It has also been observed that many genes from the human genome are coming from viruses’ genomes, that is to say from other species’ genomes, given the fact that viruses are only vectors of genes. Indeed, viruses, when infecting a host, tend to release their DNA in the host cell but also can absorb genes from the latter. These genes can then be re-transmitted to other organisms during an infection. This realization brings to light the fact that evolution happens not only in a vertical way, from generation to generation of the same species, but also in a horizontal way, between non-related individuals and sometimes from very different species; a fact that enriches even more the biodiversity.
In addition to enlightening us on the history of our species evolution, DNA sequencing allows us to better comprehend our own history. Indeed, the business of DNA testing has become more and more popular these last few years. It is now possible and easy to get precise information about one’s origins, ancestors and pourcentages of affiliation to a specific region of the world. The cost of these tests has dropped since their invention and is largely under the actual cost of the scientific process that it requires. Indeed, a lot of the companies offering these prices are selling at a profit their clients’ genetic data to business partners such as big pharmaceutical industries or laboratories. This raises questions about the confidentiality of such valuable information. Should the DNA be a common property, thus allowing searchers to use it in order to advance in their research? But wouldn’t it be risking that this information could be used for bad purposes, e.g. allowing governments to keep precise records about their population?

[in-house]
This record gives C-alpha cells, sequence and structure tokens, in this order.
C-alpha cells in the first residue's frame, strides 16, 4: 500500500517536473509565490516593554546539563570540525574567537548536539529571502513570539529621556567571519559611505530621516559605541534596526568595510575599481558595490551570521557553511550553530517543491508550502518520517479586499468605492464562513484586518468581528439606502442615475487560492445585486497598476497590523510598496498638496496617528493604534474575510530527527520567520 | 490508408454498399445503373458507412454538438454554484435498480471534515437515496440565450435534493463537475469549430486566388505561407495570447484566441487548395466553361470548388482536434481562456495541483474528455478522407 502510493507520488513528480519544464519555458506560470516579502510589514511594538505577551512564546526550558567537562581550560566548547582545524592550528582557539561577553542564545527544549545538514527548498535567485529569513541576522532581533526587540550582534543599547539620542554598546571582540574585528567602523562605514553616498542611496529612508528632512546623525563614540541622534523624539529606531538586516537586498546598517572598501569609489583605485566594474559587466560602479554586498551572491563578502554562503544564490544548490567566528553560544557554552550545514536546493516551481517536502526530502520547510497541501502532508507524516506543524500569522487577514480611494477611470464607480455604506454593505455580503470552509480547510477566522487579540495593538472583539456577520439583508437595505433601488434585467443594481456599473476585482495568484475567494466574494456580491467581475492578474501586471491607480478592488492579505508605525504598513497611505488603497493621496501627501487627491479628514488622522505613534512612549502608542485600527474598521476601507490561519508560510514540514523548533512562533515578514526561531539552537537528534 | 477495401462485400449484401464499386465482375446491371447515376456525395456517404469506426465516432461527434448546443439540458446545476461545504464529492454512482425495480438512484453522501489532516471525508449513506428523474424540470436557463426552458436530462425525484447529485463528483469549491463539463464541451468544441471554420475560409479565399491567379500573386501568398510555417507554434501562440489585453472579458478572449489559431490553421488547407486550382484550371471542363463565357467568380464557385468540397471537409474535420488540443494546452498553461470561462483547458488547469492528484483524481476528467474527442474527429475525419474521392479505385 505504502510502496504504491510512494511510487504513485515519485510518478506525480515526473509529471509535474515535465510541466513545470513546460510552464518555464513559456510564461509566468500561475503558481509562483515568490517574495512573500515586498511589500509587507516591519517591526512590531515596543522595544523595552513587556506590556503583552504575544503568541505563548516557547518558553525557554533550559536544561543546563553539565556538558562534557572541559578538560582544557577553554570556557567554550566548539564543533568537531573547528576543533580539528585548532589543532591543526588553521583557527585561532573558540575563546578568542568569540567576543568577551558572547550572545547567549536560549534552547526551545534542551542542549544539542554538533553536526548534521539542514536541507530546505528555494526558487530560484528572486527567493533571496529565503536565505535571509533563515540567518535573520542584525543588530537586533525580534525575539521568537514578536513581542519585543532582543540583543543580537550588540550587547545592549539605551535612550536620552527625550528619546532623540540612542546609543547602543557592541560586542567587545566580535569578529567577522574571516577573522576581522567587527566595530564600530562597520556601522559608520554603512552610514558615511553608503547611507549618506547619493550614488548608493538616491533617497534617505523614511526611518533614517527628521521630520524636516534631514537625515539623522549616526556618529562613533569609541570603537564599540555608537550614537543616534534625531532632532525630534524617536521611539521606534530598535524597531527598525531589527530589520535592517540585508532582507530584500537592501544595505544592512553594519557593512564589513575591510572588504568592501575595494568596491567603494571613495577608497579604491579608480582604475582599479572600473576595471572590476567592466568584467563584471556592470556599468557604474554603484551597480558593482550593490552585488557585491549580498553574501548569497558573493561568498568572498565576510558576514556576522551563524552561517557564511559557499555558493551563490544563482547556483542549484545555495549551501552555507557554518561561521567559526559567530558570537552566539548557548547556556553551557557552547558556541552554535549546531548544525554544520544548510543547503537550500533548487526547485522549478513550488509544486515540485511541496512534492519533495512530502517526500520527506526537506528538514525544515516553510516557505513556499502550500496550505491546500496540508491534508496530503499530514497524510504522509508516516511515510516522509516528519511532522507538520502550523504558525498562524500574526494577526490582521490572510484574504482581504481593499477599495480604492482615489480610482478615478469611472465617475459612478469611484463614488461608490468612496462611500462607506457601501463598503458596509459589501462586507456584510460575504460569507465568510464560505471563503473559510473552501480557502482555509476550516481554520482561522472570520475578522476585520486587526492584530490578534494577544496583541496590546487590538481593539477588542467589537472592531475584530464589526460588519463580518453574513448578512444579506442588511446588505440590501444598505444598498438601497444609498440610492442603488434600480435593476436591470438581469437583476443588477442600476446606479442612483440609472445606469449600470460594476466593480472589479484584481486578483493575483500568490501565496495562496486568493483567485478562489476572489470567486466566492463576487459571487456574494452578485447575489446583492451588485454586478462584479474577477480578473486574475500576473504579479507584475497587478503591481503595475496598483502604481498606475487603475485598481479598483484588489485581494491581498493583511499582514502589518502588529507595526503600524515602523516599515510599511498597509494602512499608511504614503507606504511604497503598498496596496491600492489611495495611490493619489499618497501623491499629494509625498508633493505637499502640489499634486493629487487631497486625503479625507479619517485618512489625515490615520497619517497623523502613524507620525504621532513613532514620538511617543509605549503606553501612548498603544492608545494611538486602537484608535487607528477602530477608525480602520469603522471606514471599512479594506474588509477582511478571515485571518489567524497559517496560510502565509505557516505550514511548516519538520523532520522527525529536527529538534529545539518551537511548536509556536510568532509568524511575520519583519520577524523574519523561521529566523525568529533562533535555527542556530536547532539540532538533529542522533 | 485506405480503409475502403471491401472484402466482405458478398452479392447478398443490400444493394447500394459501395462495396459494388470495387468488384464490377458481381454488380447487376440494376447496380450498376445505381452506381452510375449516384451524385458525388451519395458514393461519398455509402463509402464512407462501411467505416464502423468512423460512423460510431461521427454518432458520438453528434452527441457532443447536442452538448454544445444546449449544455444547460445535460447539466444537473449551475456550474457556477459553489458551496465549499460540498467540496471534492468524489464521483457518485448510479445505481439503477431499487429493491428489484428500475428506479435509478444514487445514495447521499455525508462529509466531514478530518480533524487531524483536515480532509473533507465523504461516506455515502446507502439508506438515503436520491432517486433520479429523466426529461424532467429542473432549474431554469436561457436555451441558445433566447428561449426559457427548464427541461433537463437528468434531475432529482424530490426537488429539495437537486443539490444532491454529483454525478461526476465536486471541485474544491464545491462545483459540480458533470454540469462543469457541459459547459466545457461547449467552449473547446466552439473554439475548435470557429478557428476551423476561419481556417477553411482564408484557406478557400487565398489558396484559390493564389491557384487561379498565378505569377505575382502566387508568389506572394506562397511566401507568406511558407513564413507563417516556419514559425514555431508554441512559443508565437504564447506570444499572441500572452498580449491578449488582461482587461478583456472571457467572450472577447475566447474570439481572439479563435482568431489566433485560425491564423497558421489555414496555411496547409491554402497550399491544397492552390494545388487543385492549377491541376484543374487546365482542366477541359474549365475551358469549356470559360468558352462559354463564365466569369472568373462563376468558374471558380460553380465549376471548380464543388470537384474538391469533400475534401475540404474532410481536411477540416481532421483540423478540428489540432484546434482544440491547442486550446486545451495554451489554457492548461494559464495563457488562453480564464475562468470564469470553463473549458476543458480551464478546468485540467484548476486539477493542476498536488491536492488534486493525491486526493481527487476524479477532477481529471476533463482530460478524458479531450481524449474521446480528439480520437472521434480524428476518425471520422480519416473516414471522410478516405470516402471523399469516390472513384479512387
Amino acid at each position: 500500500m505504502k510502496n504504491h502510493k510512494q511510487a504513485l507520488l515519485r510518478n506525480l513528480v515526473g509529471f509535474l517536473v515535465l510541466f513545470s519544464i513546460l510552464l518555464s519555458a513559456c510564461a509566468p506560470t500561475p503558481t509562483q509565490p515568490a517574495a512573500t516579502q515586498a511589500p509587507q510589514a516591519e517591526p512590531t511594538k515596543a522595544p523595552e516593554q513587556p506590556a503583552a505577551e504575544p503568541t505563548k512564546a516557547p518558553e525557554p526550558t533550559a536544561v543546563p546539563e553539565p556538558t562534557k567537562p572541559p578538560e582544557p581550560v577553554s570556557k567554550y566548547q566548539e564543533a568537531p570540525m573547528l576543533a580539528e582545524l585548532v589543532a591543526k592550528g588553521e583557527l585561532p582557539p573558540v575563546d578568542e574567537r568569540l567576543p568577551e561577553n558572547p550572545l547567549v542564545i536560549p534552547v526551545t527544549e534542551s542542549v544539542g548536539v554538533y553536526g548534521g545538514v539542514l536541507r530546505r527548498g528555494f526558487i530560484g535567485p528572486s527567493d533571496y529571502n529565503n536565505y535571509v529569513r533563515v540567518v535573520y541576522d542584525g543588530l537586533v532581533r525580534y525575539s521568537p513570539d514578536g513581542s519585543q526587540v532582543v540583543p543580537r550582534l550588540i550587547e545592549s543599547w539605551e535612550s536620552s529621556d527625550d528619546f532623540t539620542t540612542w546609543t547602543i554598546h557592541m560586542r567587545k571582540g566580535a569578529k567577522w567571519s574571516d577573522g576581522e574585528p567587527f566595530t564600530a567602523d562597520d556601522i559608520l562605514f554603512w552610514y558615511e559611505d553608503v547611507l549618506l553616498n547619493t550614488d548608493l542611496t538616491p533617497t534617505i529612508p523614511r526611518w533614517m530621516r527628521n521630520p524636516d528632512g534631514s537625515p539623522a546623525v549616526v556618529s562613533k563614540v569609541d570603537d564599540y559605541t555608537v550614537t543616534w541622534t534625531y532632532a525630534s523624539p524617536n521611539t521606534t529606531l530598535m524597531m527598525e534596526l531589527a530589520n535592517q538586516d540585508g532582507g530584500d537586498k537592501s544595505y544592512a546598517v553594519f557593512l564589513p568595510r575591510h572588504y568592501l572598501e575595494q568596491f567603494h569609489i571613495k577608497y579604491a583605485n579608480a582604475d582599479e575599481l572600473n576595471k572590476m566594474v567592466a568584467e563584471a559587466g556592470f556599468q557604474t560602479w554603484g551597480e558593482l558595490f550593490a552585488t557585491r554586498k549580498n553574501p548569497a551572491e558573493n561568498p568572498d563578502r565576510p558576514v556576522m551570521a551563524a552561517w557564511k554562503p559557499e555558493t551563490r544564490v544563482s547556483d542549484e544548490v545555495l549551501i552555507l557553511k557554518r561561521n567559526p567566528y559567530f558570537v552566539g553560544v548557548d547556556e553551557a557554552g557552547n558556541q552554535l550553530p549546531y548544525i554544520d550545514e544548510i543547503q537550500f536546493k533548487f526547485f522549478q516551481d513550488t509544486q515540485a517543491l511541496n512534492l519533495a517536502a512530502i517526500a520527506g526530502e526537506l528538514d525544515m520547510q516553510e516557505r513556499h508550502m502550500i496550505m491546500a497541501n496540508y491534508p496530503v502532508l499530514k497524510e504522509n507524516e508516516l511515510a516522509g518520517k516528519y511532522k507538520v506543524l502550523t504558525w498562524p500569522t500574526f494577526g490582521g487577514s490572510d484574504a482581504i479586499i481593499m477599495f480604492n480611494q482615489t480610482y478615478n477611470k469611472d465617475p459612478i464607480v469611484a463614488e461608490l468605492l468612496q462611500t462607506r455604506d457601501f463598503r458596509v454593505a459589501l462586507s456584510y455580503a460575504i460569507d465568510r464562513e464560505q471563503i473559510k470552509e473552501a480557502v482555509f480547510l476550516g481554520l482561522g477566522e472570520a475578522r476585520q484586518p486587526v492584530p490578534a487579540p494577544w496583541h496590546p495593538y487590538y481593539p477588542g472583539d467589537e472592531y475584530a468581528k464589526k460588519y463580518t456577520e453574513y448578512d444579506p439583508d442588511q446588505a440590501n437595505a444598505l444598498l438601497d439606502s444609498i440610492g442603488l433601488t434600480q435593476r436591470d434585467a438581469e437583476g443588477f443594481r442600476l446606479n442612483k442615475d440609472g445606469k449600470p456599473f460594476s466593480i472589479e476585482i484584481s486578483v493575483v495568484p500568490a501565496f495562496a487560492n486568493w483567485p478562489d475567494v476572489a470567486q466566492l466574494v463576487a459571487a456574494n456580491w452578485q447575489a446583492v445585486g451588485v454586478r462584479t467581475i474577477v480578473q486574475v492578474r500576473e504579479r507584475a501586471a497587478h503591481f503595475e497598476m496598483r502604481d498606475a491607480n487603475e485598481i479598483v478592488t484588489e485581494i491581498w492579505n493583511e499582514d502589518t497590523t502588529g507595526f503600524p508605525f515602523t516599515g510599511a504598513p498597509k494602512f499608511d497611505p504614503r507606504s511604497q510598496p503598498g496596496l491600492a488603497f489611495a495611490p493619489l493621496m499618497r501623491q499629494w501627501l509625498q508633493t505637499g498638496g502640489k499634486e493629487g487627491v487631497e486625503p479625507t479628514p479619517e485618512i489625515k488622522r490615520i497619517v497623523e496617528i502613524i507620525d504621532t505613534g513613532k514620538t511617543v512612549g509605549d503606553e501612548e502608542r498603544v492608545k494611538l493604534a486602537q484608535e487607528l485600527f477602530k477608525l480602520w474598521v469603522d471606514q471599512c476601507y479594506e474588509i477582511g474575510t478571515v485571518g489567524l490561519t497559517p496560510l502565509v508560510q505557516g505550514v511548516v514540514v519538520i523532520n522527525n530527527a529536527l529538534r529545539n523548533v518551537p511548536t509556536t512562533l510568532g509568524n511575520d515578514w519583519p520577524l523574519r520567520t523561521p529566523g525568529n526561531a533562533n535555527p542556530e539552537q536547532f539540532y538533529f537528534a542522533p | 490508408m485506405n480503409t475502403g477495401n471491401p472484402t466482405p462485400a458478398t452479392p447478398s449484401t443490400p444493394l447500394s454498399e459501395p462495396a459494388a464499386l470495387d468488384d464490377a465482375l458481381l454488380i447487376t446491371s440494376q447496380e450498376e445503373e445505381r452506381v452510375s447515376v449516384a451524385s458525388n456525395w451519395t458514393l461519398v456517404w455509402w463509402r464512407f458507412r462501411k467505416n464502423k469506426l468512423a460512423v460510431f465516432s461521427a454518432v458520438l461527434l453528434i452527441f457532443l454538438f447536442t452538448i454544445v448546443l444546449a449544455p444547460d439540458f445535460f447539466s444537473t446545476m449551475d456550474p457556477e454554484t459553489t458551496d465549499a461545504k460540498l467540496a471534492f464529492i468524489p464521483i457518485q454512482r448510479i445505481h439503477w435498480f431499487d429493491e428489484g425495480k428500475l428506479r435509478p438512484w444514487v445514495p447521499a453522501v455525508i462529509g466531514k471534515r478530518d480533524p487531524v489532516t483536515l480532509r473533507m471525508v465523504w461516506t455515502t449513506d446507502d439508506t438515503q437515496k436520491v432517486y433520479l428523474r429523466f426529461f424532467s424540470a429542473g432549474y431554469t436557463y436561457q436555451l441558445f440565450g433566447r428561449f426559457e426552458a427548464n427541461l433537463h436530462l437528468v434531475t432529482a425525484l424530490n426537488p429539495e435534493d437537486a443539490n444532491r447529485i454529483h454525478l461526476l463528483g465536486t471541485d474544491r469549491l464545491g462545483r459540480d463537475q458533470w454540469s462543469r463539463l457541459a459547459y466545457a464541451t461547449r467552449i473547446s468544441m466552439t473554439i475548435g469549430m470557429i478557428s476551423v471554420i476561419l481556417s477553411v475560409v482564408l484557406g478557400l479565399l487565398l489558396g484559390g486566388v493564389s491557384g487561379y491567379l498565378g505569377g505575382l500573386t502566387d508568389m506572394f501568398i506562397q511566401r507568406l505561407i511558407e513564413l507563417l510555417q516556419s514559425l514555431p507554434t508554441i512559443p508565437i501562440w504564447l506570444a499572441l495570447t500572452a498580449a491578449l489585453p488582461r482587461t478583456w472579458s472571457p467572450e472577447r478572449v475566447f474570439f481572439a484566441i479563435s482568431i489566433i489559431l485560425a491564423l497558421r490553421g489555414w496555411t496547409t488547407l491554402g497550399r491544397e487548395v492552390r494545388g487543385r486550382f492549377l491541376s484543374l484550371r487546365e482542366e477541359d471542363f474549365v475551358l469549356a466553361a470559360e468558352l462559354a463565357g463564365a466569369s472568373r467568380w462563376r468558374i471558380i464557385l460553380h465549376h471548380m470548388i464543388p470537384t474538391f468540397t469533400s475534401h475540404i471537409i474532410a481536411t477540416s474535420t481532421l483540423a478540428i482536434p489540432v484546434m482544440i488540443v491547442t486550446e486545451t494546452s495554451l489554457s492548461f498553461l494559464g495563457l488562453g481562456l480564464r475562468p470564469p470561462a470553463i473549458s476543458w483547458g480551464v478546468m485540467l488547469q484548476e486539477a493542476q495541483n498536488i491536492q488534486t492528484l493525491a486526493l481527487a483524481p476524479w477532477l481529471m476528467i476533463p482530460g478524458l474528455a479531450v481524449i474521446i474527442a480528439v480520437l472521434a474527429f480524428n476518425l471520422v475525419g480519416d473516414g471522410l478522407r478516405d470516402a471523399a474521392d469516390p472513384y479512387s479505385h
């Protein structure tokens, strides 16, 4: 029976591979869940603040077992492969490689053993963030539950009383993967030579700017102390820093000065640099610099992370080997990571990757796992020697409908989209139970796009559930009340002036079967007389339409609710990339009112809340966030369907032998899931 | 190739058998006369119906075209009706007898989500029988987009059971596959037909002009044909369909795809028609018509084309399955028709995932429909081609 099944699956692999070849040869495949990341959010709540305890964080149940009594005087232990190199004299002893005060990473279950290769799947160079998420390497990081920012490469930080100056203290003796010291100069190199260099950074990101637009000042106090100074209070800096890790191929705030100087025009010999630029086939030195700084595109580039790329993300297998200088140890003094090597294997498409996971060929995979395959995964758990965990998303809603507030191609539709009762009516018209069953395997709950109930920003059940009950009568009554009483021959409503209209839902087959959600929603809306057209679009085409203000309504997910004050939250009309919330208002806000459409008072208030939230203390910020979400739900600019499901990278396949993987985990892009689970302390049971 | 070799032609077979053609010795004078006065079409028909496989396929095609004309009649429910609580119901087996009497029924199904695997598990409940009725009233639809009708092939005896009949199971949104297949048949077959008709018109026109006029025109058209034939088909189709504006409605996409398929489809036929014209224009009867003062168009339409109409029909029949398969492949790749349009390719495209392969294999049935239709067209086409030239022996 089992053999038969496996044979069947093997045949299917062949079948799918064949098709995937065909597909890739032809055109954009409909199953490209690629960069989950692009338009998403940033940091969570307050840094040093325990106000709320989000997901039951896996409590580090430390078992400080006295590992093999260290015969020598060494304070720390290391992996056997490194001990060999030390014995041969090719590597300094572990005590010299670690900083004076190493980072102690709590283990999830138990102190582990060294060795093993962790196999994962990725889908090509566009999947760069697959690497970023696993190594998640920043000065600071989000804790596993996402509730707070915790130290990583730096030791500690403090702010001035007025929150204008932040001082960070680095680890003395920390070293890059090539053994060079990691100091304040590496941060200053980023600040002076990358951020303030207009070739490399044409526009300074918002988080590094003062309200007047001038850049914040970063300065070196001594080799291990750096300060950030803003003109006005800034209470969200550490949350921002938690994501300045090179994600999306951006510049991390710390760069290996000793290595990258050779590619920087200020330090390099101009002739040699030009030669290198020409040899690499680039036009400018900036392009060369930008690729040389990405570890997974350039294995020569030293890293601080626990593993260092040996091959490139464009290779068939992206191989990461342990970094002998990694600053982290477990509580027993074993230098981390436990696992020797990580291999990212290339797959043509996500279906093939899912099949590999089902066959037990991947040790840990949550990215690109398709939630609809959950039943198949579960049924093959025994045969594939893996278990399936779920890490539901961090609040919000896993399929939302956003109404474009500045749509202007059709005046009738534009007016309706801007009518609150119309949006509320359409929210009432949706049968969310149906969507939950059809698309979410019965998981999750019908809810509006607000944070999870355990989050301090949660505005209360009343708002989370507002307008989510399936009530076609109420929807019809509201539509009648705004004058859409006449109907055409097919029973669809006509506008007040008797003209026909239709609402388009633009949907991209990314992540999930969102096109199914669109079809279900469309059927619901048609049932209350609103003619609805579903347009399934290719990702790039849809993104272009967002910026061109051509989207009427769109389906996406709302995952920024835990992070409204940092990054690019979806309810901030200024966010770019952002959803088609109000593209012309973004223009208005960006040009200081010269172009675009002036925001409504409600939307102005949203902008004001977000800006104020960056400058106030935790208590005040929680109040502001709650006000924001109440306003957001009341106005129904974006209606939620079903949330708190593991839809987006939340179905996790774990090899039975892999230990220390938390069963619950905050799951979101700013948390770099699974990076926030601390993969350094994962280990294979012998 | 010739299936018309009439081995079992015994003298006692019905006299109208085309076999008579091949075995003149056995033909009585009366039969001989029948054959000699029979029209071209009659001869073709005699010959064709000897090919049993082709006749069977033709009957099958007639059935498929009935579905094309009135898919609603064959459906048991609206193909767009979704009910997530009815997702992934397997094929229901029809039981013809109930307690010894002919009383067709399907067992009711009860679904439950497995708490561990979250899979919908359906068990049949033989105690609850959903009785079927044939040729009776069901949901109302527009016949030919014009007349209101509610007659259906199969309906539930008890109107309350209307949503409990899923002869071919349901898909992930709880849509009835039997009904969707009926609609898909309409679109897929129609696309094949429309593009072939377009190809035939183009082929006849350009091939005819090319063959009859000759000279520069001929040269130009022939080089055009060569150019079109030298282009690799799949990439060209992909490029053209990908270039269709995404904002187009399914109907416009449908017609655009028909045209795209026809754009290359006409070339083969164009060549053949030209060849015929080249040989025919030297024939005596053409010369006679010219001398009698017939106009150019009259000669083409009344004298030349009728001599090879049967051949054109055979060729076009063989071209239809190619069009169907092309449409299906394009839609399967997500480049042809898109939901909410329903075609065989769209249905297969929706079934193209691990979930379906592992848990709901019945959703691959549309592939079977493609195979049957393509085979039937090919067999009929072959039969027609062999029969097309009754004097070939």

As a conclusion, the knowledge and techniques in the genetic field have known a swift progress these last few years and continue to be developed. Indeed, if the genome have been completely sequenced in 2003, a large part of it still remains indecipherable for scientists today. As it becomes more and more easy to manipulate and modify the genome thanks to high technology tools, questions are springing up and might be summarized in one: How far should we go?